Today I remember Jim Thompson, the longest held prisoner of war, whose life was destroyed by the war. Frank Anton who was held from 1967 -1973, for 3 years in 4 jungle camps, where 3 prisoners were released, 9 died , before the remaining 12 being marched to Hanoi. The US knew where Anton was most of the time. Then there are those who we left behind, never to return. Let's not forget why either, the Case-Church Amendment halted all funds for Vietnam at a time Nixon and Kissinger had negotiated the release of additional prisoners based on a compensation scheme. This sealed their fate and with the help of John Kerry and John McCain these POW's and MIA were written off as dead. Interestingly one of Frank Anton's guards was Robert Russell Garwood, this man was an armed guard of some 24 or more Americans. Often cited as the last American POW from the Vietnam War, Garwood was reportedly released in 1973 along with all other American POWs, but did not return to the United States until 1979. In 1998, the Department of Defense officially changed his status from RETURNEE to AWOL/Deserter/Collaborator. Shame on you politicians, the only reason we don't have more POW's in Iraq and Afghanistan is because the enemy murders them, their blood and loss of life is on your duplicitous hands. The Communist lovers and facilitators have a long history of leaving behind Americans they have duped into serving and believing they will be repatriated. A nation where it's politicians prefer traitors like the Honorable Senator John Kerry, Jane Fonda profits with impunity from fraternizing with the NVA and Robert Garwood yet goes unpunished. Who controlled congress in all these events? No I didn't forget that honorable John Murtha either!!!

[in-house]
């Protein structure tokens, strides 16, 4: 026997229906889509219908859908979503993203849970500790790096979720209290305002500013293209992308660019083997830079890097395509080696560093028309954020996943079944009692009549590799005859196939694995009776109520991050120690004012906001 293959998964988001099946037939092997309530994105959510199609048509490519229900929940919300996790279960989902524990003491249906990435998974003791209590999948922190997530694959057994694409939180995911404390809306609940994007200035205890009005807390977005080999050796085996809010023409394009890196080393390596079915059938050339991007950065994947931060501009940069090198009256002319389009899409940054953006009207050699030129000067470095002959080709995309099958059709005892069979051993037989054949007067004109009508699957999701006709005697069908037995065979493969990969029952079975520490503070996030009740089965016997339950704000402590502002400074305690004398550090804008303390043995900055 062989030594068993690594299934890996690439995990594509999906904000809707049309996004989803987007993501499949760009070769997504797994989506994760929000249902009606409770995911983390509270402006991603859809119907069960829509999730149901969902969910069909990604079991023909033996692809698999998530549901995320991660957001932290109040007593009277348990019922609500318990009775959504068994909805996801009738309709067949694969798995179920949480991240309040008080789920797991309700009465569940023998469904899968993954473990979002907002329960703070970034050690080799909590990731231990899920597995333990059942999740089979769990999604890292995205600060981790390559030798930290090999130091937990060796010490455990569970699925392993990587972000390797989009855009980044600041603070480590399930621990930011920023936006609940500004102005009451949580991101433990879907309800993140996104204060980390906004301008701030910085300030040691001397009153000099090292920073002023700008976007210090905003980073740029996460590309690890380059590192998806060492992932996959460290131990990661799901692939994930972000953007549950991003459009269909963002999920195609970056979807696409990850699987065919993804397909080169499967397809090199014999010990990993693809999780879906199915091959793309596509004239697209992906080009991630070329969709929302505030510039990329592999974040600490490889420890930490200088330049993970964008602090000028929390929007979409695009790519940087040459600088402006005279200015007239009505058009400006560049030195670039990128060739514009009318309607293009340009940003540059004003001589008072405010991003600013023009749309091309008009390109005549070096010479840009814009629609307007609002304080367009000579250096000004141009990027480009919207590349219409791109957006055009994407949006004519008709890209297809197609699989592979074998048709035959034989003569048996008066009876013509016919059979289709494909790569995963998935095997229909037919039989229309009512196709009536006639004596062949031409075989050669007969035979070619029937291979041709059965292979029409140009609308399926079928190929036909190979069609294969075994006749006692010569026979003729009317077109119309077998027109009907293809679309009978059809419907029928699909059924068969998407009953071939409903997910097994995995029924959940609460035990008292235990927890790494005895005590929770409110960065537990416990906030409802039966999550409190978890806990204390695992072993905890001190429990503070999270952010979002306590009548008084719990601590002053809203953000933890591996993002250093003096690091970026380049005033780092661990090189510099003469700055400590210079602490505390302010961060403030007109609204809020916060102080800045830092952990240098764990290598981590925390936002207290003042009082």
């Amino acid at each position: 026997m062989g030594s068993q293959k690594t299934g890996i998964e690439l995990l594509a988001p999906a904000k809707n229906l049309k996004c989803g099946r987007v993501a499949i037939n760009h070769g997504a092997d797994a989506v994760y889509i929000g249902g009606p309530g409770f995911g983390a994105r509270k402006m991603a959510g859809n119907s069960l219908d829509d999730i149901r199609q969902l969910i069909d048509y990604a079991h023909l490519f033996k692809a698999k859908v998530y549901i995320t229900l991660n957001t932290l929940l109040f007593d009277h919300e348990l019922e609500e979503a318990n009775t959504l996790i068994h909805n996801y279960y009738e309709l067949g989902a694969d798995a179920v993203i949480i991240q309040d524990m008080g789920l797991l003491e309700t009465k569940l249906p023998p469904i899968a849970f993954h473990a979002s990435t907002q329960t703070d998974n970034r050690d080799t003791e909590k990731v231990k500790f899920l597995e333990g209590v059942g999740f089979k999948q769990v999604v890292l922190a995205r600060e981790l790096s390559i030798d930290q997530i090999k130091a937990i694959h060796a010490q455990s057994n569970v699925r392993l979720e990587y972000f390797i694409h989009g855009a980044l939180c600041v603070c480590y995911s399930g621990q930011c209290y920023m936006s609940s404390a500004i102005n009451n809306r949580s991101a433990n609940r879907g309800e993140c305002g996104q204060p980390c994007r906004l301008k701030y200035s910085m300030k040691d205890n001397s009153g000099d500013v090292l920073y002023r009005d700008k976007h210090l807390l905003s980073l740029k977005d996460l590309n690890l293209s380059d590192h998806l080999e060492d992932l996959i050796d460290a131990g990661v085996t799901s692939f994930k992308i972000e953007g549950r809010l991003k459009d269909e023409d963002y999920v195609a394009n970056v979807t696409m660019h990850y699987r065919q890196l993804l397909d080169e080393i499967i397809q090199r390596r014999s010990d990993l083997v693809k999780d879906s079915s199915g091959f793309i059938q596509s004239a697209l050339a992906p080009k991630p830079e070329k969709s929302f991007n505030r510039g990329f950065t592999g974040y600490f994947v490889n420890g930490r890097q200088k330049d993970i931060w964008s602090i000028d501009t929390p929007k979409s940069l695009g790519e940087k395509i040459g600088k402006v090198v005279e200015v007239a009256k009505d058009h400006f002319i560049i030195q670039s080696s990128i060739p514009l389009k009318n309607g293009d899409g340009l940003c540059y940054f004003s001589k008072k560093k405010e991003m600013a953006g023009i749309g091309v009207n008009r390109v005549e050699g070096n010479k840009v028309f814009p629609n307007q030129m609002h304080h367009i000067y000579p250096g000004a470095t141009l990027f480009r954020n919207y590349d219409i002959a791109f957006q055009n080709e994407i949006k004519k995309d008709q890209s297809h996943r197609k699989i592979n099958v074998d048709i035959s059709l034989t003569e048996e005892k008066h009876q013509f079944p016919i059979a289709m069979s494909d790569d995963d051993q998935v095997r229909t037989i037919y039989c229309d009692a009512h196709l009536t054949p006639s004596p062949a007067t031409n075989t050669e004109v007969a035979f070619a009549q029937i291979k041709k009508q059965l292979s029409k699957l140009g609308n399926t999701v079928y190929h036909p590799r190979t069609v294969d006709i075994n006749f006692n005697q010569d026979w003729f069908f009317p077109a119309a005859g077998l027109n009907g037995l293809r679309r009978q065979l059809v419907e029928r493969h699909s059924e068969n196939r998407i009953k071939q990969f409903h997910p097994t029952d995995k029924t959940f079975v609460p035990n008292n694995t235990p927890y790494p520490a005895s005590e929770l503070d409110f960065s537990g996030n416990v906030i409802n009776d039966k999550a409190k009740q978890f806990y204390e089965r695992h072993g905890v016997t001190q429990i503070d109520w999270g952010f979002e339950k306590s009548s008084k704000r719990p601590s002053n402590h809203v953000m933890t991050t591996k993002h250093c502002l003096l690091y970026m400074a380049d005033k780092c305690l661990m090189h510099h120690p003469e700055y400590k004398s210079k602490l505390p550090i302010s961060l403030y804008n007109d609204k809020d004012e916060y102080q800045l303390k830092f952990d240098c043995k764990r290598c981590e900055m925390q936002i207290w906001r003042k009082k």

Posted by: Jack at September 18, 2009 01:14 PM

Jack - I met Col. Thompson at a Vietnam Vet/POW rally held in Dallas(in the Cotton Bowl) in April of 73. Ross Perot threw the rally which included a parade through downtown Dallas. Thompson was very unassuming and reserved. He introduced himself to me. My picture had been on the front page of the Dallas Morning News as a parade viewer and former Special Forces. We had a short but nice conversation and I did not know until a year later that he was the longest held POW.

I met quite a number of POWs that day and some of their family members later over the years. Another POW I remember well was Mike Benge, a civilian agriculture advisor who was catured during Tet 68. All that I met seemed like normal military guys, but some of them suffered mental stress after their release. Their divorce rate was high.

The actions of many of our politicians aainst our POW/MIAs should be capital offense issues. McCain and Kerry really took the public wind out of the MIA issue. Damn!

Posted by: TomR at September 18, 2009 06:09 PM